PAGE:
6.25- 7.06
Pay attention to the burning potassium bits on the copper tubing! I close the test tube with a glove to prevent the main yield from catching fire as well and hold it shut until it's cool. When the test tube cools, I pour some gasoline inside, gasoline prevents potassium from being attacked by air. Because of potassium peroxide traces, the gasoline becomes yellow. Maybe it becomes yellow for some other reason, I don't know. Maybe the gasoline itself is foul. Now I use a plastic spoon to remove the pieces of potassium stuck to the glass. Look how soft it is, even plastic is enough to scratch it off! I'll pour the yellow gasoline off and replace it with paraffin oil.

7.07-7-39
That's how pieces of potassium look now. I want to try to melt it, because potassium melts at 64 C. Let's boil some water, and put the test tube with potassium into this hot water. Once the paraffin oil is warm enough, potassium melts and becomes mercury-like, you can use a plastic stick to break the big drop into smaller ones.

The remaining part of the video is experimentation with potassium.




Smells like ammonia....
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ave369
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[*] posted on 17-7-2017 at 22:27


No one even says "Thank you, ave369"...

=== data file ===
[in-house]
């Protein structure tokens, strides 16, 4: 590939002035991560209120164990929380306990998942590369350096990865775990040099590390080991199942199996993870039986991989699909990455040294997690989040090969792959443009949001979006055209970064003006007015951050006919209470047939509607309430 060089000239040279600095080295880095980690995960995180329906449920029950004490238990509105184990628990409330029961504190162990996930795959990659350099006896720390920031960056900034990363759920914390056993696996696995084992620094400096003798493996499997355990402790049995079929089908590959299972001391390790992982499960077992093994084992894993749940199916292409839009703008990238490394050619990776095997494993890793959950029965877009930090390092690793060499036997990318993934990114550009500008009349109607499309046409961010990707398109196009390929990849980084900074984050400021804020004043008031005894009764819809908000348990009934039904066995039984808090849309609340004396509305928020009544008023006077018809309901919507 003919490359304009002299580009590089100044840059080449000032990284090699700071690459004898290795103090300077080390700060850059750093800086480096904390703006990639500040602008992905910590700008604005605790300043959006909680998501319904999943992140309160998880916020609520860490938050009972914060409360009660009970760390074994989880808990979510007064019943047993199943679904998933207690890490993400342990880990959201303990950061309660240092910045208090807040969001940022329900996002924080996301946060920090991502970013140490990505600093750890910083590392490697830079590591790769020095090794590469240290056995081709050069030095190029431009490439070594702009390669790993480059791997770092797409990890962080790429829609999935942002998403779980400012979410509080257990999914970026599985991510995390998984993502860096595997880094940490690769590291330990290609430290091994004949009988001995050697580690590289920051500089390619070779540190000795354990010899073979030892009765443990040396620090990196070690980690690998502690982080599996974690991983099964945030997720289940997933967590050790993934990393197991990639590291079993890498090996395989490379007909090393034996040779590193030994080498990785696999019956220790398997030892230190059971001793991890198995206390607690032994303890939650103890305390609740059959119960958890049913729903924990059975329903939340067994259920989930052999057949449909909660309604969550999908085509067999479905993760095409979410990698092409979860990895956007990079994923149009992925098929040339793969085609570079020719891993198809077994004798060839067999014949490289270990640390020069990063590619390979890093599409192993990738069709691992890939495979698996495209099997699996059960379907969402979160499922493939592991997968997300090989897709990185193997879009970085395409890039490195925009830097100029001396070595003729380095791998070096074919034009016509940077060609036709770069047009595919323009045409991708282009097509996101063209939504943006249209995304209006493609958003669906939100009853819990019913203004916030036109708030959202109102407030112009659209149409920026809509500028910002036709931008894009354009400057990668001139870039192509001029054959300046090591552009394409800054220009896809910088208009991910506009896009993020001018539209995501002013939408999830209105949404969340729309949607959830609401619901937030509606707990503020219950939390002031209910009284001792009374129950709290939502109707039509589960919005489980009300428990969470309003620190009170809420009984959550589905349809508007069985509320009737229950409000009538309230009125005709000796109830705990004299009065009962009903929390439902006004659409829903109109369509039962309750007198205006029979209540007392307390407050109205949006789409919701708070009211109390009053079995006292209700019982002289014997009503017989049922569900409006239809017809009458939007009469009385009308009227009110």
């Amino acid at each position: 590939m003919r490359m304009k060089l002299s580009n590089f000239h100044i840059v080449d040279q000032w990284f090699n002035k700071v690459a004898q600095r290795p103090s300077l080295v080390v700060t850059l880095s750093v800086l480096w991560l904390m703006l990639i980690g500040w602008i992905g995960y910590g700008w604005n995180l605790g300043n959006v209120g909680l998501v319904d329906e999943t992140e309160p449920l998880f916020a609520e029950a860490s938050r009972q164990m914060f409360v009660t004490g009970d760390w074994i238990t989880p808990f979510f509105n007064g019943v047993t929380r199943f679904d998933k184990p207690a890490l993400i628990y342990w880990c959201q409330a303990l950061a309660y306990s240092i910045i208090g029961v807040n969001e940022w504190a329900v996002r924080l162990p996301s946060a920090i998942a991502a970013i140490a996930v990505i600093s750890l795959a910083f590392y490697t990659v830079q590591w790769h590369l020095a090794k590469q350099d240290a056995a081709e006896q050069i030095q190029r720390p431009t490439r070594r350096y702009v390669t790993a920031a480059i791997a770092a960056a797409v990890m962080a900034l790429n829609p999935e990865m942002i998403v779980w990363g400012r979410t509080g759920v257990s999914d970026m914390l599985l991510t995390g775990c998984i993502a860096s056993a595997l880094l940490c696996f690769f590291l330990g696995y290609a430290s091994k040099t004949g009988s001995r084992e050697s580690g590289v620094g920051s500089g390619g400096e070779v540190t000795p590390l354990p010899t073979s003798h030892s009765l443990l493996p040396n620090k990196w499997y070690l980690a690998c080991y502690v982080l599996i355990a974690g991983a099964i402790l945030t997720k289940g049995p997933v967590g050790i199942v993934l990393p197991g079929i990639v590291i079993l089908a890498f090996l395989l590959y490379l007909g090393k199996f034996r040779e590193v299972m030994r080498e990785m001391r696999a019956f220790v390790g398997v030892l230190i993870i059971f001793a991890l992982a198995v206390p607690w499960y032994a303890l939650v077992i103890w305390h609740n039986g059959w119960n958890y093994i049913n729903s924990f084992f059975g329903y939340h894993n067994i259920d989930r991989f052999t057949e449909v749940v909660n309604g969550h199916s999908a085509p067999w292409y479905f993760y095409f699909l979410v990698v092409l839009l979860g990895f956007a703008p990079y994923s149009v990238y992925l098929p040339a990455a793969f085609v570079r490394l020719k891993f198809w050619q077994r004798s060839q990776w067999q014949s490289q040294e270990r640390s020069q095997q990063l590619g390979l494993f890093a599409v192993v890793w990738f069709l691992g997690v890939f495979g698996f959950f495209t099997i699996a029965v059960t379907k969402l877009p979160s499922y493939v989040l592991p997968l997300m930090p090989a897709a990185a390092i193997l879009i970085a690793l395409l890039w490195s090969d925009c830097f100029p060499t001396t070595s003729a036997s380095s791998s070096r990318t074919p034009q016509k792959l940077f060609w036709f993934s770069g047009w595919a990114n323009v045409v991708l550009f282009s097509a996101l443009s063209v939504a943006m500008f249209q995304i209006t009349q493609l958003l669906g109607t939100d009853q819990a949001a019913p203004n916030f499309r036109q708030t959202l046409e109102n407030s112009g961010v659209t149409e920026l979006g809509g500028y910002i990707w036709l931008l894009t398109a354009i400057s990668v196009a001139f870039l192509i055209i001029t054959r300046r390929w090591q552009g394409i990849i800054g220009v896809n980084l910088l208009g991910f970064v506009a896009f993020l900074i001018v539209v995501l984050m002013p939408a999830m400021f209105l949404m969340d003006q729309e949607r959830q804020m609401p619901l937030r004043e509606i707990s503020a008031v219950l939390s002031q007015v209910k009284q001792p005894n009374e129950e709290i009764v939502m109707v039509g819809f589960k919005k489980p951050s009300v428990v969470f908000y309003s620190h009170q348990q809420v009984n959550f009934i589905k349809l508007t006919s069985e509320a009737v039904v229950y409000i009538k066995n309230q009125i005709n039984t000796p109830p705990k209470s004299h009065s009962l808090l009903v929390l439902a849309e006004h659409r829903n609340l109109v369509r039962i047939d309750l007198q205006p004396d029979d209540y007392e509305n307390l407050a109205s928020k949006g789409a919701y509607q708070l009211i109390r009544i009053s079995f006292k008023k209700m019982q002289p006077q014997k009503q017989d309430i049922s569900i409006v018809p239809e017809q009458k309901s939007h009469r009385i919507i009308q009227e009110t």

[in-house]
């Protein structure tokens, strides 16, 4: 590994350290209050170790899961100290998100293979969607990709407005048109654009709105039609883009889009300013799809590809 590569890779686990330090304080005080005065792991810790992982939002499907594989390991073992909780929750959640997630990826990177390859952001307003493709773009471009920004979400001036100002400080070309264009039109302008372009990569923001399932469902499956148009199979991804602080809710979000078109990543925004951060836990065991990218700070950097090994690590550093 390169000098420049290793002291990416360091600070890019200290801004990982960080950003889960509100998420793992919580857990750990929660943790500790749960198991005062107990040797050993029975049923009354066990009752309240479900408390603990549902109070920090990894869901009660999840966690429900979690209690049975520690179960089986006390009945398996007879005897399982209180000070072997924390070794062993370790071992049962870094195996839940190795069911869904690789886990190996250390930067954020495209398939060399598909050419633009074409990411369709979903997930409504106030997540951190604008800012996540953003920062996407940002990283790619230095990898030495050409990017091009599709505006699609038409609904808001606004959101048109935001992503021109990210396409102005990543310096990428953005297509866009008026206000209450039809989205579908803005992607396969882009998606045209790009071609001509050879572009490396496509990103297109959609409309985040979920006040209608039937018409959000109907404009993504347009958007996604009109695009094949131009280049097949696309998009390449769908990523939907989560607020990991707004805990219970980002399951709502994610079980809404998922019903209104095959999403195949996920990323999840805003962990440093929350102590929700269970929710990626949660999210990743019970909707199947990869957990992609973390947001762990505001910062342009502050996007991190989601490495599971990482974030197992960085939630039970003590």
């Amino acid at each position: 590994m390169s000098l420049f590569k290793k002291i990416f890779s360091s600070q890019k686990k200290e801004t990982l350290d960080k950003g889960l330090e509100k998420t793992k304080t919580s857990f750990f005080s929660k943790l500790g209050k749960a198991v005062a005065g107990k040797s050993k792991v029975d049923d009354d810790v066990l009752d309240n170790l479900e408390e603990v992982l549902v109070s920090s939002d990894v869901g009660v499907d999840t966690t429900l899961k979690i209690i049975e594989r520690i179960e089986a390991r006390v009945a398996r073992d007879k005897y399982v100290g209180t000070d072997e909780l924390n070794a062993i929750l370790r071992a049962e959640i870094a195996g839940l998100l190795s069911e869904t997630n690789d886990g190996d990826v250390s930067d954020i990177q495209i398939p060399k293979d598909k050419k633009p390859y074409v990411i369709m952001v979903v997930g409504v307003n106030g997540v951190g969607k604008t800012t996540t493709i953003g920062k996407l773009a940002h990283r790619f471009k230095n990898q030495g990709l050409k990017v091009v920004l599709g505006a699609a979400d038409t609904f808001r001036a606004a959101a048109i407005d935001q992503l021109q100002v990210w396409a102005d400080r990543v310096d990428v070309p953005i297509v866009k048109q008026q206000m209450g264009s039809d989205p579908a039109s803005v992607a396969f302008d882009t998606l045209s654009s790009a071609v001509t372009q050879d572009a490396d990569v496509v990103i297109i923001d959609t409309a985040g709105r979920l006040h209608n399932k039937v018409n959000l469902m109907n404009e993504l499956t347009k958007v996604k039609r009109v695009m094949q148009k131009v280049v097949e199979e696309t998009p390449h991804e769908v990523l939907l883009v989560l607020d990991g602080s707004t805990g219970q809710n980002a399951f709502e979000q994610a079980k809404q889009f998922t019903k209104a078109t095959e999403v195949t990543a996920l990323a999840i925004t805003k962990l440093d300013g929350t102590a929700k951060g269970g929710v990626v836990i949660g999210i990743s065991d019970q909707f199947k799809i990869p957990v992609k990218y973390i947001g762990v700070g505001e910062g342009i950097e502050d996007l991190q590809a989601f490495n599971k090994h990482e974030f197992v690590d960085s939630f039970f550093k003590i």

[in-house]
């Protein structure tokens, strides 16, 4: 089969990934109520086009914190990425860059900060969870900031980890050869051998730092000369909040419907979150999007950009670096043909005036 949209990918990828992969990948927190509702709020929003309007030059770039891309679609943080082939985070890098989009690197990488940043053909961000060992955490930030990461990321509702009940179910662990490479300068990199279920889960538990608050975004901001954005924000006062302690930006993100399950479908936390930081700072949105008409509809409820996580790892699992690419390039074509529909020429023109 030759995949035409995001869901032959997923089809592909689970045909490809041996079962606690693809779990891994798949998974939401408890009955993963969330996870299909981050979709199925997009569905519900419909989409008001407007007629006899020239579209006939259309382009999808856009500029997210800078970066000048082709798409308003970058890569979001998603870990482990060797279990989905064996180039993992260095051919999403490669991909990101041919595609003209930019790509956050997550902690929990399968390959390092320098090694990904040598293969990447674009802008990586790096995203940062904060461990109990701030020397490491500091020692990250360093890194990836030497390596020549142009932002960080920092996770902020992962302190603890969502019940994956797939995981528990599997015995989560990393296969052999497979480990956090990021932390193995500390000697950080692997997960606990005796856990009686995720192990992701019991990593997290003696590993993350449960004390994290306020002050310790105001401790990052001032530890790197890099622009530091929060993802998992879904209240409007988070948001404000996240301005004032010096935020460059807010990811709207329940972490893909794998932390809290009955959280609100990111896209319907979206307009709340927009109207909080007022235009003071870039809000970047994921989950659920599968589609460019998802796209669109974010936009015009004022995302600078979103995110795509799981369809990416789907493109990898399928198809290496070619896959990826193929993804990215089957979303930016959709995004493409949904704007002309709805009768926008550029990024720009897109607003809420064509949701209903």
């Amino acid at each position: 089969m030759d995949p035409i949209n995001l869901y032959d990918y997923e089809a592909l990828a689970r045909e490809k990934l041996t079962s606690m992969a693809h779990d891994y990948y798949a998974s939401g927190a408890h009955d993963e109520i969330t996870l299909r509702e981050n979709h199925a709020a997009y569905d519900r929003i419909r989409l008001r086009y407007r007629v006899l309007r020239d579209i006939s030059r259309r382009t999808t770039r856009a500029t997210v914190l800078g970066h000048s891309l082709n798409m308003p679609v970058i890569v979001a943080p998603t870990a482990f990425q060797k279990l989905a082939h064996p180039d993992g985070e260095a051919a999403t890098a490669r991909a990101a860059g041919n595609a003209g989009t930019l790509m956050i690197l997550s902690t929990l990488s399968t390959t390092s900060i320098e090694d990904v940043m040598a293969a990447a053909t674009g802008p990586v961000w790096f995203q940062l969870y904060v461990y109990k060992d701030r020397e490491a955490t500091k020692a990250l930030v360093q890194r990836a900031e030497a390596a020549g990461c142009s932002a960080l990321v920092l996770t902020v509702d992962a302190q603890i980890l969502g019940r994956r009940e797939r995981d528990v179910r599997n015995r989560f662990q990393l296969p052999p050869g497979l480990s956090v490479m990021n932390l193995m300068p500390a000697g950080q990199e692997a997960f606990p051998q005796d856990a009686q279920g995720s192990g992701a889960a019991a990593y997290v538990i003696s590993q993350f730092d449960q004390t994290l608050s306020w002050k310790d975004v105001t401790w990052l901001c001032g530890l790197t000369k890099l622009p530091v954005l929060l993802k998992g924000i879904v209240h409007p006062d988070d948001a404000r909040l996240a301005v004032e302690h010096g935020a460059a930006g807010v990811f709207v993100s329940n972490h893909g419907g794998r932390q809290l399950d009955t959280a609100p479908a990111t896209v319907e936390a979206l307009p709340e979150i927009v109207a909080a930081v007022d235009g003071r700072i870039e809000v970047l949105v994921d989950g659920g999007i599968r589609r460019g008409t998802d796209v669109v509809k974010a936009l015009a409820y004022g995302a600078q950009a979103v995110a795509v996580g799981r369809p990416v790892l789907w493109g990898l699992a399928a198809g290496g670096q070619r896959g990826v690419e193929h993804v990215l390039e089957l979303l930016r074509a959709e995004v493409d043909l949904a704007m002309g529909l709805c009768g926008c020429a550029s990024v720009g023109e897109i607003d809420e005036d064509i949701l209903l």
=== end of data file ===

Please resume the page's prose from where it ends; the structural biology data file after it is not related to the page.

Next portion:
Smells like ammonia....
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[*] posted on 17-7-2017 at 22:40


Lol I would like to say thank you. Not because I was prompted but because this is the first time I have read your translation. Great job. I wonder though if there's a better way to remove the water without sputtering molten KOH all over the place. I will be giving this method a try in the near future I think.



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[*] posted on 18-7-2017 at 00:59


you are welcome!



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[*] posted on 18-7-2017 at 07:49


You put alot of effort in to translation and times.
I did not see the reply until now Thank You.
I suprised aluminum is being used

And for the calcium it is more reactive on the reactivity series I thought the magnesium should work too although magnesium can be used to isolate sodium but it has to be the hydroxide.
lithium is used for this and calcium. thermodynamic speaking lithium cant reduce calcium oxide. So with that I presume calcium to be a more powerful reducing agent able to produce potassium.

[Edited on 18-7-2017 by symboom]
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[*] posted on 23-7-2017 at 22:10


A video showing magnesium potassium aggregate
https://m.youtube.com/watch?v=qxS9uKvHWks
And making potassium from magnesium and potassium hydroxide he does a lot of high temperature chemistry
mermaidkiller youtube user name

It is interesting cody tried magnesium with potassium chloride and it did not work
It seems like metals from the alkaline metal group can react with a alkali hydroxide at reduce it to the metal
But a alkali metal can react with a alkali halide to obtain the metal metals calcium to barium might beable to form any alkali metal

Although im not sure if its always true but it seems like the trend that is occurring

[Edited on 24-7-2017 by symboom]

[Edited on 24-7-2017 by symboom]